Zuma and his spear

A South African art gallery removed an explicit painting of President Jacob Zuma after pressure from the African National Congress, write Nimi Hoffmann and Maryam Omidi.

The case

In May 2012, South Africa’s president, Jacob Zuma, turned to the courts to ban a painting, which showed him fully clothed but with his genitals exposed. The case was brought against Johannesburg’s Goodman Gallery for displaying artist Brett Murray’s The Spear, a satirical painting done in the style of Soviet-era posters of Vladimir Lenin and City Press newspaper for republishing it. The case was first lodged on behalf of Zuma in his capacity as president of South Africa. However, on the first day of the court case, Zuma’s lawyer, Gcina Malindi, agreed that “the office of the president” has no dignity as such and therefore agreed to drop the claim. It was then lodged on behalf of Zuma in his personal capacity.

Malindi initially called for the painting to be removed from the gallery, for all promotional materials to be destroyed and for City Press to delete images of The Spear from its website. The ruling African National Congress and the trade union movement COSATU called on South Africans to boycott City Press. One of South Africa’s largest churches, the Nazareth Baptist Church, jumped to the president’s defence, calling for Murray to be stoned to death.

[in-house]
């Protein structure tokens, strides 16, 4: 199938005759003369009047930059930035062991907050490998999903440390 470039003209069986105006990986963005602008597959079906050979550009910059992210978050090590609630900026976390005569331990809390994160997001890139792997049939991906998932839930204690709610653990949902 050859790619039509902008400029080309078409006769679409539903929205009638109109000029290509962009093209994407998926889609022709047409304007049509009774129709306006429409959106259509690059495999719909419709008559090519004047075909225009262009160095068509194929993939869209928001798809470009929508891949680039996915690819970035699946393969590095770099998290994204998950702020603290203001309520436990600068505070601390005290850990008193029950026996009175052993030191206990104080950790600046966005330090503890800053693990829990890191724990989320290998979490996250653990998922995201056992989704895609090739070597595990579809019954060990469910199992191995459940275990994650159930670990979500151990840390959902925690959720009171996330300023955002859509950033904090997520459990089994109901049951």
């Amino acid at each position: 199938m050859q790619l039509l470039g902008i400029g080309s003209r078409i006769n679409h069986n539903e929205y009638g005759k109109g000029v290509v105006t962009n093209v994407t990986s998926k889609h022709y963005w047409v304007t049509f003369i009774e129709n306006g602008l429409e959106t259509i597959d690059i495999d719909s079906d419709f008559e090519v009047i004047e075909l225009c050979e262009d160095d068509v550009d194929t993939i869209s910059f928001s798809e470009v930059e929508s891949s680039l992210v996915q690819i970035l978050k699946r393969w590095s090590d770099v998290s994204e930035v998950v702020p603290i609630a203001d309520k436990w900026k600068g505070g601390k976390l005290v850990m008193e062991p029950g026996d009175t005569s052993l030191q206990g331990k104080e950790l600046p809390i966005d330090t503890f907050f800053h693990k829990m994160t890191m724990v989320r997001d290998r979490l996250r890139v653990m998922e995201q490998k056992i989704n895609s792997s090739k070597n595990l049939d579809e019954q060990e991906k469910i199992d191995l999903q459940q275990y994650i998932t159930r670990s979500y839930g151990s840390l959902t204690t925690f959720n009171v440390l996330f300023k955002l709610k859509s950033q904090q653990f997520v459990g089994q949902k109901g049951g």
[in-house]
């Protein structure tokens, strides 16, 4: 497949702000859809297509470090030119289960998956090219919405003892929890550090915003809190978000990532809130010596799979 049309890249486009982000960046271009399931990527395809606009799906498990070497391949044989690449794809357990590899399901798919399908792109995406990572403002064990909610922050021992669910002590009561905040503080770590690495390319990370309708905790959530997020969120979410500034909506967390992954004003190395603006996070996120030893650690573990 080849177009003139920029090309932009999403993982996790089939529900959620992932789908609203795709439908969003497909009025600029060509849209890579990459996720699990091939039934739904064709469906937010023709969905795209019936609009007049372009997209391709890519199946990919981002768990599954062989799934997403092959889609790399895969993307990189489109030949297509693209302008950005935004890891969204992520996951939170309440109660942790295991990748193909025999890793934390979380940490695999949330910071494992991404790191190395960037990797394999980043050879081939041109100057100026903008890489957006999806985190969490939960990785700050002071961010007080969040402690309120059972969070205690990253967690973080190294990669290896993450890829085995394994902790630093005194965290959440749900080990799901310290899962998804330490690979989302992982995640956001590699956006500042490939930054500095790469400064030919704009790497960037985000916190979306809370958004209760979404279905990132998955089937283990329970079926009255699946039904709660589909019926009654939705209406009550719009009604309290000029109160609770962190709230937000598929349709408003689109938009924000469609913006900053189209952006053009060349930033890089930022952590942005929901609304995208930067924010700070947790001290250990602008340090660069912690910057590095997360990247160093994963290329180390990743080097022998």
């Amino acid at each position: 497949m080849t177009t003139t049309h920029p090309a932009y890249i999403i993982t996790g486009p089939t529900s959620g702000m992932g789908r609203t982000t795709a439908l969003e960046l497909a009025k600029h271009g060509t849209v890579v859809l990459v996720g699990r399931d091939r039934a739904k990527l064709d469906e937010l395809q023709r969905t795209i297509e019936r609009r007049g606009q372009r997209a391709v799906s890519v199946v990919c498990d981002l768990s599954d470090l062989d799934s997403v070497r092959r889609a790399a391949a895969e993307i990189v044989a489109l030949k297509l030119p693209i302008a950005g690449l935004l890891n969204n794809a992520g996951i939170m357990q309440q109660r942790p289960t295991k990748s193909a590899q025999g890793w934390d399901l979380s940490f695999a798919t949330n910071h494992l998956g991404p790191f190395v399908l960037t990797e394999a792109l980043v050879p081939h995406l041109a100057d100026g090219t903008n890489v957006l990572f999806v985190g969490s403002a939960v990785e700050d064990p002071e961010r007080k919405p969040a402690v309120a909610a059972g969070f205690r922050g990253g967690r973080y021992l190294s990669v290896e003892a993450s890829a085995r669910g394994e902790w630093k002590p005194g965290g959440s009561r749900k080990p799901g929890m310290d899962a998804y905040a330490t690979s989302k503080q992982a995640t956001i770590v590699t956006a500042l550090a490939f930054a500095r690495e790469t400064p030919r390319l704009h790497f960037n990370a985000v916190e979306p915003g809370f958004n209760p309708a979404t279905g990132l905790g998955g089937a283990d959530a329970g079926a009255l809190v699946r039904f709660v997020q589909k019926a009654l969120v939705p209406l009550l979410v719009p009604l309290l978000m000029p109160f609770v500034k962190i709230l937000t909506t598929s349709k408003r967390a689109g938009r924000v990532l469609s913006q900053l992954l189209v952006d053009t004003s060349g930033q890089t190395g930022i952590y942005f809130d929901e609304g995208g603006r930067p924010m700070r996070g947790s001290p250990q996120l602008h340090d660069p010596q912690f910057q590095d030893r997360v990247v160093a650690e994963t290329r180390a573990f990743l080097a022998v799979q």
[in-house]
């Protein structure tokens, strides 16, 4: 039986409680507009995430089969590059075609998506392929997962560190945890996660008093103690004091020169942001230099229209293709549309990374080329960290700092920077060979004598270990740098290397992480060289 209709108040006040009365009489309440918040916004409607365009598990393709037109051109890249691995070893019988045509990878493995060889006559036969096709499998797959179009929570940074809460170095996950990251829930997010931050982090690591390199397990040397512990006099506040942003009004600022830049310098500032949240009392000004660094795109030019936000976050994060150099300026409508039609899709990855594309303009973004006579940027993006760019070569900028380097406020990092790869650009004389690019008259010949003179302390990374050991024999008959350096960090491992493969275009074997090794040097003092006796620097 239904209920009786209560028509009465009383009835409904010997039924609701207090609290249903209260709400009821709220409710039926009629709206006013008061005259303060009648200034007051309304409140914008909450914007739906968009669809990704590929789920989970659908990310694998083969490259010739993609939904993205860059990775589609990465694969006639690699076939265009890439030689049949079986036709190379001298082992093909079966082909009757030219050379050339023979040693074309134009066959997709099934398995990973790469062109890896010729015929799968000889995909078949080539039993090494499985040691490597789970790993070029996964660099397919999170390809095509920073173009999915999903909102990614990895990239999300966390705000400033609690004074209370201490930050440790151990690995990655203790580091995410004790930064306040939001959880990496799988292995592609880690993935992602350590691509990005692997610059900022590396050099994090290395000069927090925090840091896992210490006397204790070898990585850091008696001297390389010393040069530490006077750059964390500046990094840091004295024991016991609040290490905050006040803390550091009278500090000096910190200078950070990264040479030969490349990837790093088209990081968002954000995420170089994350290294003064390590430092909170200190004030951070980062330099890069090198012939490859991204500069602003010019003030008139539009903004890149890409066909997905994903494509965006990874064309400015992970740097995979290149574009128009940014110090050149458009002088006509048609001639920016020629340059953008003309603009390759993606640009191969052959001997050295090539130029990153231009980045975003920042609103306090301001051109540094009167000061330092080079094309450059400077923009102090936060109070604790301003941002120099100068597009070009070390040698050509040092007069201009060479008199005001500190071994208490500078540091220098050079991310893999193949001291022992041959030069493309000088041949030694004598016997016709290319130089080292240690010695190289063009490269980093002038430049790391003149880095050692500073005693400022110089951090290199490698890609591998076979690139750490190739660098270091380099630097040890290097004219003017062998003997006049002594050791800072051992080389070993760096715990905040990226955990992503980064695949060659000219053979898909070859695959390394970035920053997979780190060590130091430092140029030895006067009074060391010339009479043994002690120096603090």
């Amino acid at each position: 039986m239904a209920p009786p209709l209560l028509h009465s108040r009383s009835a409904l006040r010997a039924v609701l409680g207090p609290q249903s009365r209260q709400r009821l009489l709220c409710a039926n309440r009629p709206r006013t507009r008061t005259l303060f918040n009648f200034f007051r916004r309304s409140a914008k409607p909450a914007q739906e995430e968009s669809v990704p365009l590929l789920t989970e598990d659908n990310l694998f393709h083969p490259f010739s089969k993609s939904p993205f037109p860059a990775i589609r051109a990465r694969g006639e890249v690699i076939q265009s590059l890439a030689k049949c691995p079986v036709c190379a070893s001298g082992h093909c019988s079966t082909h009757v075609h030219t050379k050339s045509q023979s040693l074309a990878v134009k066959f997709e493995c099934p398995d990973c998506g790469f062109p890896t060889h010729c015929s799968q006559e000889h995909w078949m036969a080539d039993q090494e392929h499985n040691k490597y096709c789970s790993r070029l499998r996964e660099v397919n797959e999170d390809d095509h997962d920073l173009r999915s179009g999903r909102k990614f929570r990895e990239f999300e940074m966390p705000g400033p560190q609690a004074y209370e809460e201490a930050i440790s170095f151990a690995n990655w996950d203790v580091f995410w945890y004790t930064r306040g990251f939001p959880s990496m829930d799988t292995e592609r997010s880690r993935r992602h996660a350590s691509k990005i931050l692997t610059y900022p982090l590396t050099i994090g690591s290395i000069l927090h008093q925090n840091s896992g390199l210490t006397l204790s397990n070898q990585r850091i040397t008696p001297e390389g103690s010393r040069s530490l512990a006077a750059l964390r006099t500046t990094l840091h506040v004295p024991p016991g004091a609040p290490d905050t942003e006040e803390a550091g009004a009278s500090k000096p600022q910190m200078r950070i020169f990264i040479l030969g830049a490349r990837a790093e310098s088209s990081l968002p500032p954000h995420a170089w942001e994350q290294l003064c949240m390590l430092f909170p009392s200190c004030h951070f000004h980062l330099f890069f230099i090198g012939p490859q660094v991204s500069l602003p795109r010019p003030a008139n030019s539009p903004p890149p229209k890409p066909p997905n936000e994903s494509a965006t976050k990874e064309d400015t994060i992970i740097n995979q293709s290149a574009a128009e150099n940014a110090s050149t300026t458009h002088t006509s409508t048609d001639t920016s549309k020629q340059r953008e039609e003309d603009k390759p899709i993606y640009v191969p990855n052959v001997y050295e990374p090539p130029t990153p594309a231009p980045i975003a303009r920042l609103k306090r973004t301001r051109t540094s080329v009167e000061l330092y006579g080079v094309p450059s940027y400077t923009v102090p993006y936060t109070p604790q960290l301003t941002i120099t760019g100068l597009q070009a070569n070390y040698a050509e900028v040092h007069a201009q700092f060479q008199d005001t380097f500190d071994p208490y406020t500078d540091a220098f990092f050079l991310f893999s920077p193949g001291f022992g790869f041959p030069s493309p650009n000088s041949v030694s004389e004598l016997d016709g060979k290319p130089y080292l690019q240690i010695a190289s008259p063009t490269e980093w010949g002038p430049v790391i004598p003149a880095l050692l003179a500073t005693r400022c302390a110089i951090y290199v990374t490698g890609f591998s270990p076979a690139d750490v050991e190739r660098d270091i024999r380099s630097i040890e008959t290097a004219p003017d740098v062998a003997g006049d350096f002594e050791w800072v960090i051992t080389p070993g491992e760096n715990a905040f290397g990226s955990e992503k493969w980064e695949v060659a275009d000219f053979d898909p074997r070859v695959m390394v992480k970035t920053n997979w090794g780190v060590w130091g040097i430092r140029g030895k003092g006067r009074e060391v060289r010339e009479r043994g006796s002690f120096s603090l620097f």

Lawyers representing the gallery argued that artistic expression is protected under the South African constitution. Zuma’s lawyers contended that the painting violates the president’s right to dignity, which is also safeguarded by the constitution. In a legal affidavit, the president said: “The portrait depicts me in a manner that suggests I am a philanderer, a womaniser and one with no respect … In terms of the theme of the exhibition, my portrait is meant to convey a message that I am an abuser of power, corrupt and suffer political ineptness.” Murray said the work was a satire of “political power and patriarchy within the context of other artworks in the exhibition and within the broadcast context of SA discourse”.

The same month, two men, one black and one white, defaced the painting, resulting in the gallery’s removal of it. Furthermore, the editor of City Press, Ferial Haffajee, withdrew an image of the painting from its website as an “olive branch” to angered black individuals as well as in response to “fear” bred by “threats and invective” against the newspaper and its staff. On 30 May 2012, the ANC agreed to drop the lawsuit.

Author opinion

Nimi Hoffman

Article 12 of the South African Constitution protects the right to inherent dignity, but insulting judgments of character are constitutional, since they do not undermine inherent dignity by questioning the value of a person as a human being.

However, what has been labelled “Penisgate” does not relate to the right to the freedom of speech in an obvious or uncomplicated way. South Africa has a clear apartheid history of infantilising and sexualising black men, and black individuals continue to suffer disproportionate violations of basic human rights, such as the rights to decent work, housing and education.  This may explain why people are particularly upset about the work. Critics have argued that the ANC exploited this to deflect attention away from pressing socio-economic concerns and bolster popular support during internal ANC election campaigns. Other critics have argued that insistence on Zuma's right to dignity appears petty when compared with the way in which ordinary South Africans' right to material dignity are routinely and broadly violated.